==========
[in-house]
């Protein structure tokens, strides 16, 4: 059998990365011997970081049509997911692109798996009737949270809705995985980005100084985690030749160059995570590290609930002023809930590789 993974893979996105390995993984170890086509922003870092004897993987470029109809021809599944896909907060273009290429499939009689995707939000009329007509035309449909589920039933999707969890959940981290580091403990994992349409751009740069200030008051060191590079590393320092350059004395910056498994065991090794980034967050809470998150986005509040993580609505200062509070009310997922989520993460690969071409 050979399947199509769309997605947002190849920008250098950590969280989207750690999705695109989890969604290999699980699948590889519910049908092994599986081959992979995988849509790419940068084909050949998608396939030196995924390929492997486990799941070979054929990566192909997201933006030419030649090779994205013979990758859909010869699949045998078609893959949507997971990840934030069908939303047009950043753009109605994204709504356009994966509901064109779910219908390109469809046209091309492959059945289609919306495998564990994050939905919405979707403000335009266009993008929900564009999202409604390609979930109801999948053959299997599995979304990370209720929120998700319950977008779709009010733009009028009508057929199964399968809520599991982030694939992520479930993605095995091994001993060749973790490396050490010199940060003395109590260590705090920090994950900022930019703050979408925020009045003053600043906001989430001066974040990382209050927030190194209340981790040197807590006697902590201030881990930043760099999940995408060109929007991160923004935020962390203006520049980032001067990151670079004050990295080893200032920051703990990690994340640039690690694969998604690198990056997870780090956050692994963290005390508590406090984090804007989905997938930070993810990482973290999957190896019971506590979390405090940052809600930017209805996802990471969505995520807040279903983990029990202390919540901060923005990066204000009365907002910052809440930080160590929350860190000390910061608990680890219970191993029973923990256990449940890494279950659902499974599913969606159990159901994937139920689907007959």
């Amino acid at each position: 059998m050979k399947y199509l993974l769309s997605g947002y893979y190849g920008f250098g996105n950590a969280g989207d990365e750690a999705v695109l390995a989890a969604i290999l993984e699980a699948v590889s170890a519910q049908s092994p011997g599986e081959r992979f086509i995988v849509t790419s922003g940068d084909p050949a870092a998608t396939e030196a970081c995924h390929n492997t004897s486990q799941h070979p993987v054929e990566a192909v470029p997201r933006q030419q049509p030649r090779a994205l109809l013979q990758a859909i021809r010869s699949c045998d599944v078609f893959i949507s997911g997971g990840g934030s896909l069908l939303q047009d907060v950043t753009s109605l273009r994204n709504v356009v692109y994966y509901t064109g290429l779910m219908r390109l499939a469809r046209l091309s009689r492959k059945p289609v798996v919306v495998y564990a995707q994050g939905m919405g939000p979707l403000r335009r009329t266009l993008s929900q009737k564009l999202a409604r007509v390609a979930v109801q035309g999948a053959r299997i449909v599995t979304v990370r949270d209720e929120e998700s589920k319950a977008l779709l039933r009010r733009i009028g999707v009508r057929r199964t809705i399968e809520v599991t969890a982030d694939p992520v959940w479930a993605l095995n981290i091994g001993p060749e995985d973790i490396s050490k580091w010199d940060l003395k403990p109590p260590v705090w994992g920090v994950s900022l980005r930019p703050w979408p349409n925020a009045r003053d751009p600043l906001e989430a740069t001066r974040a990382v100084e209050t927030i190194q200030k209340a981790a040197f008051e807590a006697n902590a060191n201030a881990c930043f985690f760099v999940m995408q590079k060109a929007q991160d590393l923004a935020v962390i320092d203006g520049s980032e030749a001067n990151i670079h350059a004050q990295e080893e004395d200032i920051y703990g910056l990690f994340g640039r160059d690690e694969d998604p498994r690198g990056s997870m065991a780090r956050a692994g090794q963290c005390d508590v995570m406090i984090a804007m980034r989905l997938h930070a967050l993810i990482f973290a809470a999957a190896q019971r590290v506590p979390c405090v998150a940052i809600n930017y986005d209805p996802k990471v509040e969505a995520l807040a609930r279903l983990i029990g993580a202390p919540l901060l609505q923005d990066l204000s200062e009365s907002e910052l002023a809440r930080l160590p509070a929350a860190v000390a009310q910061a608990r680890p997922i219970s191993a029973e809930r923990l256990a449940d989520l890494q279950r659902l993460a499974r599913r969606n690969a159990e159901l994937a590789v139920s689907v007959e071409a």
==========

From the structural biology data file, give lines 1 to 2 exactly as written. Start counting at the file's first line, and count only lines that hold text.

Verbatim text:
[in-house]
């Protein structure tokens, strides 16, 4: 059998990365011997970081049509997911692109798996009737949270809705995985980005100084985690030749160059995570590290609930002023809930590789 993974893979996105390995993984170890086509922003870092004897993987470029109809021809599944896909907060273009290429499939009689995707939000009329007509035309449909589920039933999707969890959940981290580091403990994992349409751009740069200030008051060191590079590393320092350059004395910056498994065991090794980034967050809470998150986005509040993580609505200062509070009310997922989520993460690969071409 050979399947199509769309997605947002190849920008250098950590969280989207750690999705695109989890969604290999699980699948590889519910049908092994599986081959992979995988849509790419940068084909050949998608396939030196995924390929492997486990799941070979054929990566192909997201933006030419030649090779994205013979990758859909010869699949045998078609893959949507997971990840934030069908939303047009950043753009109605994204709504356009994966509901064109779910219908390109469809046209091309492959059945289609919306495998564990994050939905919405979707403000335009266009993008929900564009999202409604390609979930109801999948053959299997599995979304990370209720929120998700319950977008779709009010733009009028009508057929199964399968809520599991982030694939992520479930993605095995091994001993060749973790490396050490010199940060003395109590260590705090920090994950900022930019703050979408925020009045003053600043906001989430001066974040990382209050927030190194209340981790040197807590006697902590201030881990930043760099999940995408060109929007991160923004935020962390203006520049980032001067990151670079004050990295080893200032920051703990990690994340640039690690694969998604690198990056997870780090956050692994963290005390508590406090984090804007989905997938930070993810990482973290999957190896019971506590979390405090940052809600930017209805996802990471969505995520807040279903983990029990202390919540901060923005990066204000009365907002910052809440930080160590929350860190000390910061608990680890219970191993029973923990256990449940890494279950659902499974599913969606159990159901994937139920689907007959």